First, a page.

NASA has announced plans to travel to the sun in 2018. The Agency said it will launch an unmanned spacecraft called Solar Probe Plus into the sun's hot atmosphere to answer questions that have plagued scientists for years.
It will take Probe Plus eight weeks to arrive at the sun. According to Discovery, it will then begin the first of 24 orbits using flybys of Venus to gradually shrink the distance between it and the sun. Though Solar Probe Plus will remain four million miles away from the sun, Discovery reports that it's mission will take it eight times closer to the sun then any other spacecraft, and it will be entering the sun's corona, which means it will have to withstand temperatures of up to 2,600 degrees Fahrenheit.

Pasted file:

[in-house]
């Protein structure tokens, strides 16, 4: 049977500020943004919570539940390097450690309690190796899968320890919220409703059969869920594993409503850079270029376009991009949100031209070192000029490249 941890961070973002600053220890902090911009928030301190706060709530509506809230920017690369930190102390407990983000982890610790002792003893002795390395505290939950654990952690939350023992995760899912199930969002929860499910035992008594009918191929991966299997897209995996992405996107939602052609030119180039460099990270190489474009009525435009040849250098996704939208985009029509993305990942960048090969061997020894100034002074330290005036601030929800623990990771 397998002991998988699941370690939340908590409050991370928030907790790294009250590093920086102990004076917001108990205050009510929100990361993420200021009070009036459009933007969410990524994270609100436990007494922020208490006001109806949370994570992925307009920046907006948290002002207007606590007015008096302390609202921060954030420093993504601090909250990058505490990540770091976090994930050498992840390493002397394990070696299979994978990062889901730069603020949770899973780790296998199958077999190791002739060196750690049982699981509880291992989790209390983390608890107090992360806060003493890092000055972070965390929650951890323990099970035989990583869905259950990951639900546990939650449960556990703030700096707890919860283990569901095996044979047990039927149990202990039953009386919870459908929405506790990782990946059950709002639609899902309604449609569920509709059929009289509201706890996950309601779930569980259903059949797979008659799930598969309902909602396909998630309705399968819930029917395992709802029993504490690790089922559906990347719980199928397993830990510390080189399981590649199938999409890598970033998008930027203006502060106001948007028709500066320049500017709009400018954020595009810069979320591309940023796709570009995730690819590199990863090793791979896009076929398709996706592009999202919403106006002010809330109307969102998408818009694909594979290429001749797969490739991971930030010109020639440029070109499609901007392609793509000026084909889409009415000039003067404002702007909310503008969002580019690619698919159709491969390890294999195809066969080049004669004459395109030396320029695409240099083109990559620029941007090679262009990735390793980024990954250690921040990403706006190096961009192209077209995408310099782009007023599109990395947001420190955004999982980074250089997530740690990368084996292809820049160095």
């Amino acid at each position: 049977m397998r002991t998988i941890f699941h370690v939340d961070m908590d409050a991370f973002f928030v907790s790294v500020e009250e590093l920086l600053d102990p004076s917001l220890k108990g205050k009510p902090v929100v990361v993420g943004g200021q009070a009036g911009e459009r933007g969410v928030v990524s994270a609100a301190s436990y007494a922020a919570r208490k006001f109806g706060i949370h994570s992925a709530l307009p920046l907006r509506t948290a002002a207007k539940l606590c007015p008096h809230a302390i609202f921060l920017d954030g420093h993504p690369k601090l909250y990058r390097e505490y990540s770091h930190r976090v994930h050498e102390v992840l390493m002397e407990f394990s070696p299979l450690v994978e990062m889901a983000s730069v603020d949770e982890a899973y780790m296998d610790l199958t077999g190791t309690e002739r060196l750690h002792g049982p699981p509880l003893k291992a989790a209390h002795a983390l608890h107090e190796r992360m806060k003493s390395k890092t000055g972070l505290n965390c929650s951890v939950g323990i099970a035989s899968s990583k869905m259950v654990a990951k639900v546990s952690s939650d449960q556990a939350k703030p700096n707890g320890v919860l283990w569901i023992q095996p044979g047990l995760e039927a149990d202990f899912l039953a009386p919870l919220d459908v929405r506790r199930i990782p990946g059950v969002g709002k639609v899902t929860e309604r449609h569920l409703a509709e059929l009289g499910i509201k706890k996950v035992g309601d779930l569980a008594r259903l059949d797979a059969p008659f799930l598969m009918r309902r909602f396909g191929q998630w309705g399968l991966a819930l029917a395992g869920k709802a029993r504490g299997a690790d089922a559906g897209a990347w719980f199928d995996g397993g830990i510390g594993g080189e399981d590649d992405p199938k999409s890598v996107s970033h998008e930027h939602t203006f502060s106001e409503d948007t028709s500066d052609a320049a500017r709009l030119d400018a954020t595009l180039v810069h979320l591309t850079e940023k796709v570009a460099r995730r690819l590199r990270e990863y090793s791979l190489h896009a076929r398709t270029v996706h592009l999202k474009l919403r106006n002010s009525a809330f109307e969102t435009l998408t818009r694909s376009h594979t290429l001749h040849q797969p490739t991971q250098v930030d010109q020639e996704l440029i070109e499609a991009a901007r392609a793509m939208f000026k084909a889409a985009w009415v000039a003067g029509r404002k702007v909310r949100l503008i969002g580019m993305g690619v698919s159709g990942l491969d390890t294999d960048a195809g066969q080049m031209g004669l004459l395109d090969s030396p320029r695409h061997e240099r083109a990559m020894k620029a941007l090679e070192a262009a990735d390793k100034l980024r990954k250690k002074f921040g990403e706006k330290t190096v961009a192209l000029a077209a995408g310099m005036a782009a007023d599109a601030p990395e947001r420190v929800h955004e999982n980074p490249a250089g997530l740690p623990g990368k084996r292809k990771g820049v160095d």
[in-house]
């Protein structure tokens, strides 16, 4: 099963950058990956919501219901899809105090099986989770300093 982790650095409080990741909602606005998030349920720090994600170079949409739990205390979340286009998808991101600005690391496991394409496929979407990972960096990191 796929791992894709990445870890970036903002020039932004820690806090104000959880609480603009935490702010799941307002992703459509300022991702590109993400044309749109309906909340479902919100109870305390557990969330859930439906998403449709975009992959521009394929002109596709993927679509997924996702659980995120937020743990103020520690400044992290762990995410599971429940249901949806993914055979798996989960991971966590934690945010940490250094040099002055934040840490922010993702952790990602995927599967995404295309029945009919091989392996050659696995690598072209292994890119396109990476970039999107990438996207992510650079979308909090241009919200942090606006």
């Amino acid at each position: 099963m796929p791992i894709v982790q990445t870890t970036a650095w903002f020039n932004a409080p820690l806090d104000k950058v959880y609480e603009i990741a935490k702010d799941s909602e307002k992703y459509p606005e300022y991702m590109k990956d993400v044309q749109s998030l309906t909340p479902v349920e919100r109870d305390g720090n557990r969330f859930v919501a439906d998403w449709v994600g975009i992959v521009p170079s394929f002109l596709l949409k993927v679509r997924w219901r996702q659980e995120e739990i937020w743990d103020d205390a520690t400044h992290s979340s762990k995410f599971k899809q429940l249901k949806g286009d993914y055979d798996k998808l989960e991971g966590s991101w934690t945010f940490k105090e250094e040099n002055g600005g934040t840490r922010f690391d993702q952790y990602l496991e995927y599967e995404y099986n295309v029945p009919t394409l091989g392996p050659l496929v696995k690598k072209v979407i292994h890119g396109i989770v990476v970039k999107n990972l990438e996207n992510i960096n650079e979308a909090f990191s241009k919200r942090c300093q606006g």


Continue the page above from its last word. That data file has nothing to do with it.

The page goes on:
NASA is still deciding what instruments will be included on the spacecraft, but for now, we know that the main purpose of the mission is to find out how the sun's heating mechanism works and determine how it whips up the solar wind.
"We want to know what it is that accelerates the plasma," Andy Dantzler, Solar Probe Plus project manager, told Discovery News. "We know it has to do with magnetic fields, but we don't really know how that comes about."
Wired reports that the UK Space Agency also has plans to send a probe to the sun to carry out similar tasks, and if all goes according to plan, their spacecraft will launch in 2017, a year before the NASA probe.